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Publication numberUSH278 H
Publication typeGrant
Application numberUS 06/751,101
Publication dateJun 2, 1987
Filing dateJul 2, 1985
Priority dateJul 2, 1985
Publication number06751101, 751101, US H278 H, US H278H, US-H-H278, USH278 H, USH278H
InventorsJames Steiner
Original AssigneeThe United States Of America As Represented By The Secretary Of The Army
Export CitationBiBTeX, EndNote, RefMan
External Links: USPTO, USPTO Assignment, Espacenet
Apparatus for adapting a rifle to fire a different projectile
US H278 H
Abstract
An adaptor for attachment to the end of a rifle allows an individual to f from the rifle a different projectile than originally designed for the rifle, without substantial degredation in overall accuracy and throw distance of the rifle. The adaptor has a rifled cylinder which in the typical application will have progressive twist rifling. The tangential force acting upon the projectile within the progressive twist rifling area has a semi-elliptical shape and an exit value of approximately zero. An adaptor ring and outer shell are preferably employed to mount the rifled cylinder to the rifle and for aligning the adaptor axis and rifling with the rifle barrel axis and rifling.
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Claims(19)
I claim:
1. Apparatus for adapting a rifle to fire a projectile of different design than the rifle was manufactured to fire, comprising:
first means for modifying the spin rate of a projectile fired from the rifle to provide gyroscopic stability to said projectile after it exits said first means, the angular acceleration of the projectile as it exits said first means being substantially the same as the angular acceleration of the projectile as it enters said first means.
2. The apparatus of claim 1, further comprising:
second means for attaching the first means to the end of the rifle.
3. The apparatus of claim 2 wherein the first means comprises:
means for increasing the spin rate of the projectile fired from the rifle.
4. The apparatus of claim 3, wherein the first means comprises:
means for applying a tangential force to the projectile within the first means, the tangential force applied to the projectile at the entrance and exit of the first means being approximately zero.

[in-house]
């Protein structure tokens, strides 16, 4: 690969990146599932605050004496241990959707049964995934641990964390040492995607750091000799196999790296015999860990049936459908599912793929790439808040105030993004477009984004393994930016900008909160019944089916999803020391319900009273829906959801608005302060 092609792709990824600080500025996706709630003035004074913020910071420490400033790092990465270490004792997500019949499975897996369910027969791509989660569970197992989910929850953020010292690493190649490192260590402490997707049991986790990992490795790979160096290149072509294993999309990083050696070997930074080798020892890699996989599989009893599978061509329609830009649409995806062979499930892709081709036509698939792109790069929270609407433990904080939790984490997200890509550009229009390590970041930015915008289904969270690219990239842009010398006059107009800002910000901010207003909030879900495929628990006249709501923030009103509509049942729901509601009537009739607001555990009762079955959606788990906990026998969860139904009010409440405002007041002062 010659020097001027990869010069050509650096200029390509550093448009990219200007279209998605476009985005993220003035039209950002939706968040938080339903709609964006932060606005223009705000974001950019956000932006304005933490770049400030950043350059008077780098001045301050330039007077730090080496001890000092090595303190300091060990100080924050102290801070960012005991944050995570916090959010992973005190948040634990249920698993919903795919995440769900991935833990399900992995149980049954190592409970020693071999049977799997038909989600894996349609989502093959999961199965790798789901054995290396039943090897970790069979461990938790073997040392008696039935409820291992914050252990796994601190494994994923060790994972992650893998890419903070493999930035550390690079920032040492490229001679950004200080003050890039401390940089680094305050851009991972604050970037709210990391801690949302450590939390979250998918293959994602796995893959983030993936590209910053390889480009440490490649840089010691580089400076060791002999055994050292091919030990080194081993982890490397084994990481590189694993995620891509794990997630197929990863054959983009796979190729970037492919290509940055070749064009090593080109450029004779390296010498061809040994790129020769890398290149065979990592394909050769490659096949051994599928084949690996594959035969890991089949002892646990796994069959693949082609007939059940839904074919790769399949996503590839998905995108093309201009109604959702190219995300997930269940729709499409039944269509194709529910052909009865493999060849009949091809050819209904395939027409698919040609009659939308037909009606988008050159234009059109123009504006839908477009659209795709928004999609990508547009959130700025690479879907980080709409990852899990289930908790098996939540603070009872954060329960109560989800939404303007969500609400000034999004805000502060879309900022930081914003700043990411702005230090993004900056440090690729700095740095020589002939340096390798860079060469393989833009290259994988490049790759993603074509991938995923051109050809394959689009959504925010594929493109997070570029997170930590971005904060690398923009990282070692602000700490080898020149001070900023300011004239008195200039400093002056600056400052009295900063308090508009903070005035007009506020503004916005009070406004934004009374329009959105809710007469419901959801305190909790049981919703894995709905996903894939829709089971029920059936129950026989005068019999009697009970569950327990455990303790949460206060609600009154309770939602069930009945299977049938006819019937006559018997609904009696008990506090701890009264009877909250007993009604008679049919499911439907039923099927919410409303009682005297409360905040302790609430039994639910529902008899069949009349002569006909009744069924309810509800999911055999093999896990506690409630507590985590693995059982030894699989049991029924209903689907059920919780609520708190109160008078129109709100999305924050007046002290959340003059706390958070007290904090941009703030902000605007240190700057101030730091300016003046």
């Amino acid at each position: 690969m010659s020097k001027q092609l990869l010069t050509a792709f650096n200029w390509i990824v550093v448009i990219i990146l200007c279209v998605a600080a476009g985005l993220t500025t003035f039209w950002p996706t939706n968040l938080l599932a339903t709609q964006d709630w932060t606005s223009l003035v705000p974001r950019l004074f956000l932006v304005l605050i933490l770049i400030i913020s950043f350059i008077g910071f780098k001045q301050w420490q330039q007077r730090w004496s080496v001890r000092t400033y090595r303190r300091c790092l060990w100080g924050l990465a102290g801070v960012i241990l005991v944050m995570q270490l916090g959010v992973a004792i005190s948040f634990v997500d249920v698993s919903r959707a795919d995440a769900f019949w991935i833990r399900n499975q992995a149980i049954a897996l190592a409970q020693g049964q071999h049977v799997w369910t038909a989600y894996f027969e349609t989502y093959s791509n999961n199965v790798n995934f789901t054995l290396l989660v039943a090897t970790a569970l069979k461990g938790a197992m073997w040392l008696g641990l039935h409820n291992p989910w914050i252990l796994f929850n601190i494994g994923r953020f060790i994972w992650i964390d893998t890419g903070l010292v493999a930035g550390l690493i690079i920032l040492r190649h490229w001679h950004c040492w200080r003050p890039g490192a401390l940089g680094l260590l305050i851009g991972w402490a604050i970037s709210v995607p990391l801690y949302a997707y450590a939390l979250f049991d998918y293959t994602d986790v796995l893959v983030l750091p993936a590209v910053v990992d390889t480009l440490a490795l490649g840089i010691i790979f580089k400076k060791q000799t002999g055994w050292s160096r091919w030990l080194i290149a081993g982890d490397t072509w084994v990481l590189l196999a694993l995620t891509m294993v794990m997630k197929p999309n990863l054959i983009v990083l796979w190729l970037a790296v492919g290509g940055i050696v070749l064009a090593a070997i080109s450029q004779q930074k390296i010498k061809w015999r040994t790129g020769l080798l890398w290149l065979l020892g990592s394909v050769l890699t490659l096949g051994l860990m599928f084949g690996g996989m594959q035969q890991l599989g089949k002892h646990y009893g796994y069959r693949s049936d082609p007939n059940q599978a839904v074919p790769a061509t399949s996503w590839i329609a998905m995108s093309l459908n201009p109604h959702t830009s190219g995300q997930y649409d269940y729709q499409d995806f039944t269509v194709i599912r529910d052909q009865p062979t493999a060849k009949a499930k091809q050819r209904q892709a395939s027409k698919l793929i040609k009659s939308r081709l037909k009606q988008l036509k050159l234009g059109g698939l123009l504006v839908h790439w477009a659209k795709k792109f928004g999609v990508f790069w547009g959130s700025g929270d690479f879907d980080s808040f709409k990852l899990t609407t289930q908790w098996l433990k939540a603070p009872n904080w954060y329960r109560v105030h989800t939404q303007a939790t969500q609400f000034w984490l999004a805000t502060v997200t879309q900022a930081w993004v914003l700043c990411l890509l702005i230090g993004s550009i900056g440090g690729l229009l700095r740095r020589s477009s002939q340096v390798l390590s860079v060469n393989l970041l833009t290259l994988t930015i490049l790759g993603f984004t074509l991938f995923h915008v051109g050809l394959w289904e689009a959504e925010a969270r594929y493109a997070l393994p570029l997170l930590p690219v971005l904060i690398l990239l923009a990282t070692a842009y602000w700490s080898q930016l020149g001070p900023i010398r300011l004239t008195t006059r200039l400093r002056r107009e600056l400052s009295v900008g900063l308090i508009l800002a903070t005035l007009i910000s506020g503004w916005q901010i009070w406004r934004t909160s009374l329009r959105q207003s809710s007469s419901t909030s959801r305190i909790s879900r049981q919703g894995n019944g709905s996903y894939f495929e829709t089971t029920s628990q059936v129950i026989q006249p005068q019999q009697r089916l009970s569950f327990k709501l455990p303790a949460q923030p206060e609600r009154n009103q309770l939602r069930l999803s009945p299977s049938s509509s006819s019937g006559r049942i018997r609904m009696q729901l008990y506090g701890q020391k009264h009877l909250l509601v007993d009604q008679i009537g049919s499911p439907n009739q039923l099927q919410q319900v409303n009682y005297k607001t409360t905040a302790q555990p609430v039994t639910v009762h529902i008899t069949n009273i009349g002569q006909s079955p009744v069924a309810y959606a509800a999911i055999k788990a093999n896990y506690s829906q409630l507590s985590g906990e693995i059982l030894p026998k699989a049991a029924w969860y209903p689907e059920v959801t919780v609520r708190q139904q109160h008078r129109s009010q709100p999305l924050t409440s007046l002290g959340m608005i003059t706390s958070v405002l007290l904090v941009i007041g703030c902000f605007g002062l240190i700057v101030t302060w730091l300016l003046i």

5. The apparatus of claim 4, wherein the tangential force has a semi-elliptically-shaped profile.
6. The apparatus of claim 4, wherein the means for applying the tangential force comprises:
rifling having a twist rate which is a function of the longitudinal location of the projectile within the first means.
7. The apparatus of claim 6, wherein the means for applying the tangential force comprises:
a rifled cylinder having inner surface progressive twist rifling, said rifling having a twist rate which is a function of the longitudinal location of the projectile therein, the initial and final twist rates, and the length of the rifled cylinder.
8. The apparatus of claim 7, wherein the rifling twist rate is in accordance with the following equation: ##EQU3## where N=twist rate (inches/turn)
NI =initial twist rate entering the rifled cylinder
NF =final twist rate leaving the rifled cylinder
X=projectile travel distance within the progressive twist rifling area
L=length of the progressive twist rifling area of the rifled cylinder
ASIN=inverse sine
9. The apparatus of claim 8, wherein the rifle barrel has a barrel axis and exit rifling and wherein the second means comprises:
means attaching the first means to the barrel of the rifle such that the barrel axis will be substantially aligned with an axis of the first means and the barrel exit rifling will be substantially aligned with entrance rifling of the first means.
10. The apparatus of claim 9 for attachment to a rifle having an outer threaded surface at the end of the rifle barrel, wherein the rifled cylinder has eccentric inner and outer surfaces and wherein the second means comprises:
an adaptor ring, annular in shape having a threaded inner surface for engaging the outer threaded barrel surface and an outer surface eccentric to the threaded inner surface;
an outer shell having: a first inner bore designed to engagably receive the rifled cylinder therein, a second inner bore eccentric to the first inner bore and axially spaced therefrom, said inner bore being configured to engagably receive the adaptor ring therein, and an outer surface concentric with the second inner bore;
said rifled cylinder, adaptor ring and outer shell being selectively rotatable relative to each other and to the barrel for alignment purposes; and
means for maintaining the adaptor ring, outer shell and rifled cylinder in a fixed position relative to one another and relative to the rifle barrel after proper alignment of the apparatus with the rifle barrel.
11. The apparatus of claim 10 wherein the maintaining means comprises: